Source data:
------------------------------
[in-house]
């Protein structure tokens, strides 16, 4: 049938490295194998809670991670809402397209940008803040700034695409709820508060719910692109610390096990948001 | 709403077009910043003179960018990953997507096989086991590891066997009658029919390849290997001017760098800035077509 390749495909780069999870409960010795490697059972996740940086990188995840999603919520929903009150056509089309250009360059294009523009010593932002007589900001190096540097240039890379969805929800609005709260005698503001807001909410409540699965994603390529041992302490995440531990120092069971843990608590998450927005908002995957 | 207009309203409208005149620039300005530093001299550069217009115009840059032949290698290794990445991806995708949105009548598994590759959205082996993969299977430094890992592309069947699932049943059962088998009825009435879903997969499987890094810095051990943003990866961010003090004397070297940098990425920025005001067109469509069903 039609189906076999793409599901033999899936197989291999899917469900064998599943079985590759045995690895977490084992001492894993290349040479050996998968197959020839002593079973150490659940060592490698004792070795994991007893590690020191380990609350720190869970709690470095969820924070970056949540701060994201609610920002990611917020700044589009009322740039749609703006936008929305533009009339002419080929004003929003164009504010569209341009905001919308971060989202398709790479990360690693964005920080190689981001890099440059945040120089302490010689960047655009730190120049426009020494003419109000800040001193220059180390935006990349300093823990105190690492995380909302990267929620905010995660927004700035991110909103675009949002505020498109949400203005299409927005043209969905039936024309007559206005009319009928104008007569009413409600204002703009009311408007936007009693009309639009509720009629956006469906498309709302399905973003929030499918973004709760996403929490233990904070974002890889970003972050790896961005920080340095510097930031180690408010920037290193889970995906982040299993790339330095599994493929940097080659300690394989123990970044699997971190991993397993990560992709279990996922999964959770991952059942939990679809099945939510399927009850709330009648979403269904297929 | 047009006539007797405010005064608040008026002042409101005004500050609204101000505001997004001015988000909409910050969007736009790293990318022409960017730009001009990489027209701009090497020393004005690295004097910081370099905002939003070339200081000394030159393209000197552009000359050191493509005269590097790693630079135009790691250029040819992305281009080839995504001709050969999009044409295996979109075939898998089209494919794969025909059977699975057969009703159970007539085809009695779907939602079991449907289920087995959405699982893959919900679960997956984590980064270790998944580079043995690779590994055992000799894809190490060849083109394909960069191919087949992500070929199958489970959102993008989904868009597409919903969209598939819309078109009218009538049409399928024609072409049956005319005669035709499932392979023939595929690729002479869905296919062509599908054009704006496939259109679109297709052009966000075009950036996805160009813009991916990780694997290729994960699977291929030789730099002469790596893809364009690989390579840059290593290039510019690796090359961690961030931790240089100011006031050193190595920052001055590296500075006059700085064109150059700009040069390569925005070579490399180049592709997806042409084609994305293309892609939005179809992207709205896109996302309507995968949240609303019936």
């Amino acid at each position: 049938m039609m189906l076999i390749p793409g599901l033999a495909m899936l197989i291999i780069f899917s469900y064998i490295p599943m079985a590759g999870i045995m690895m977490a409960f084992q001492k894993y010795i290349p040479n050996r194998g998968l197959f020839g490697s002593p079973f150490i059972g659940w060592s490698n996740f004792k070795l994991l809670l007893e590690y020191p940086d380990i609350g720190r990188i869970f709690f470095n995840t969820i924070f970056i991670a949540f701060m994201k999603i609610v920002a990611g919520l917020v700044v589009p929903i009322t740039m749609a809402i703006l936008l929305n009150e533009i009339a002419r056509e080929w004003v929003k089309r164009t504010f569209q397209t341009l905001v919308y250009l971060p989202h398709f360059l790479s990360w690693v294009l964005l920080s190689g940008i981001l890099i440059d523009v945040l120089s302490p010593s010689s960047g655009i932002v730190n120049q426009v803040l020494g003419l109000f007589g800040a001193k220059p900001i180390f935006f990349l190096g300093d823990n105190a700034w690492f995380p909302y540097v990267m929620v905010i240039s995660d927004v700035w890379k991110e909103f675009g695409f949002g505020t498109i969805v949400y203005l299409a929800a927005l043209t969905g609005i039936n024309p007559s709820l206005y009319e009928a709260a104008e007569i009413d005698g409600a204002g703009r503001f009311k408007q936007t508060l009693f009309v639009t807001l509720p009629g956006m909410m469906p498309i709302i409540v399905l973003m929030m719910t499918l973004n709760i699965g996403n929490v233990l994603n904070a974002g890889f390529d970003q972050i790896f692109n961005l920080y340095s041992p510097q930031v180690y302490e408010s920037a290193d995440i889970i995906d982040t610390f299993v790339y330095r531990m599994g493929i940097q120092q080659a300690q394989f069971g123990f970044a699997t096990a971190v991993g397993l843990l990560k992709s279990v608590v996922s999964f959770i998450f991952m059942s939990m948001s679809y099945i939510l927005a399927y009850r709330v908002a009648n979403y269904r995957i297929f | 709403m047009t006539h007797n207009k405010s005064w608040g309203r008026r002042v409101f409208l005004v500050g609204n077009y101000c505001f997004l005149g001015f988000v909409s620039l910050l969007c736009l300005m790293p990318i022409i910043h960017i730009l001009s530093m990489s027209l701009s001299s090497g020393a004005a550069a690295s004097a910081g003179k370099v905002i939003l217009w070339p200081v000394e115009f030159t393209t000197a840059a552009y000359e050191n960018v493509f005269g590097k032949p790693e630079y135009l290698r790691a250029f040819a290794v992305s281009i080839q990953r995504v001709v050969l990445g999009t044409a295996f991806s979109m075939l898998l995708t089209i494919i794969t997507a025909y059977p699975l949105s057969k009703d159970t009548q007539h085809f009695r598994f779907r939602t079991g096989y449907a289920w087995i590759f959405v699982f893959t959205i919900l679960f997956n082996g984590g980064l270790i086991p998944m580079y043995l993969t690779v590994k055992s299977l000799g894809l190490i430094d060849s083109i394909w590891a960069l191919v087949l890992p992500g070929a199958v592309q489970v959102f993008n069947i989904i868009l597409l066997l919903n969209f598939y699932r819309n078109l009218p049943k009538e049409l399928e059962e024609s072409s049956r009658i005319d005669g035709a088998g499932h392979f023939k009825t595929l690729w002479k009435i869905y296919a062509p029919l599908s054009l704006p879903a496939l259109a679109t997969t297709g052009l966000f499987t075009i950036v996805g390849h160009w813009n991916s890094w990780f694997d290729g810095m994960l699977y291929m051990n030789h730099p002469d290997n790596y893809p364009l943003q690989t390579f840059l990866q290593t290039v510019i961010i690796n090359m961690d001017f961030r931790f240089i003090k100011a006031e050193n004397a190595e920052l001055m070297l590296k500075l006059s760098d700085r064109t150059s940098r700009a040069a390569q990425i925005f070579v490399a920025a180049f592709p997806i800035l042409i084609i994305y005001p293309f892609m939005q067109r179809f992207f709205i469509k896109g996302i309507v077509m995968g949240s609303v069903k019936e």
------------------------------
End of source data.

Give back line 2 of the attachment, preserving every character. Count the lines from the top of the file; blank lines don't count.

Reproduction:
């Protein structure tokens, strides 16, 4: 049938490295194998809670991670809402397209940008803040700034695409709820508060719910692109610390096990948001 | 709403077009910043003179960018990953997507096989086991590891066997009658029919390849290997001017760098800035077509 390749495909780069999870409960010795490697059972996740940086990188995840999603919520929903009150056509089309250009360059294009523009010593932002007589900001190096540097240039890379969805929800609005709260005698503001807001909410409540699965994603390529041992302490995440531990120092069971843990608590998450927005908002995957 | 207009309203409208005149620039300005530093001299550069217009115009840059032949290698290794990445991806995708949105009548598994590759959205082996993969299977430094890992592309069947699932049943059962088998009825009435879903997969499987890094810095051990943003990866961010003090004397070297940098990425920025005001067109469509069903 039609189906076999793409599901033999899936197989291999899917469900064998599943079985590759045995690895977490084992001492894993290349040479050996998968197959020839002593079973150490659940060592490698004792070795994991007893590690020191380990609350720190869970709690470095969820924070970056949540701060994201609610920002990611917020700044589009009322740039749609703006936008929305533009009339002419080929004003929003164009504010569209341009905001919308971060989202398709790479990360690693964005920080190689981001890099440059945040120089302490010689960047655009730190120049426009020494003419109000800040001193220059180390935006990349300093823990105190690492995380909302990267929620905010995660927004700035991110909103675009949002505020498109949400203005299409927005043209969905039936024309007559206005009319009928104008007569009413409600204002703009009311408007936007009693009309639009509720009629956006469906498309709302399905973003929030499918973004709760996403929490233990904070974002890889970003972050790896961005920080340095510097930031180690408010920037290193889970995906982040299993790339330095599994493929940097080659300690394989123990970044699997971190991993397993990560992709279990996922999964959770991952059942939990679809099945939510399927009850709330009648979403269904297929 | 047009006539007797405010005064608040008026002042409101005004500050609204101000505001997004001015988000909409910050969007736009790293990318022409960017730009001009990489027209701009090497020393004005690295004097910081370099905002939003070339200081000394030159393209000197552009000359050191493509005269590097790693630079135009790691250029040819992305281009080839995504001709050969999009044409295996979109075939898998089209494919794969025909059977699975057969009703159970007539085809009695779907939602079991449907289920087995959405699982893959919900679960997956984590980064270790998944580079043995690779590994055992000799894809190490060849083109394909960069191919087949992500070929199958489970959102993008989904868009597409919903969209598939819309078109009218009538049409399928024609072409049956005319005669035709499932392979023939595929690729002479869905296919062509599908054009704006496939259109679109297709052009966000075009950036996805160009813009991916990780694997290729994960699977291929030789730099002469790596893809364009690989390579840059290593290039510019690796090359961690961030931790240089100011006031050193190595920052001055590296500075006059700085064109150059700009040069390569925005070579490399180049592709997806042409084609994305293309892609939005179809992207709205896109996302309507995968949240609303019936």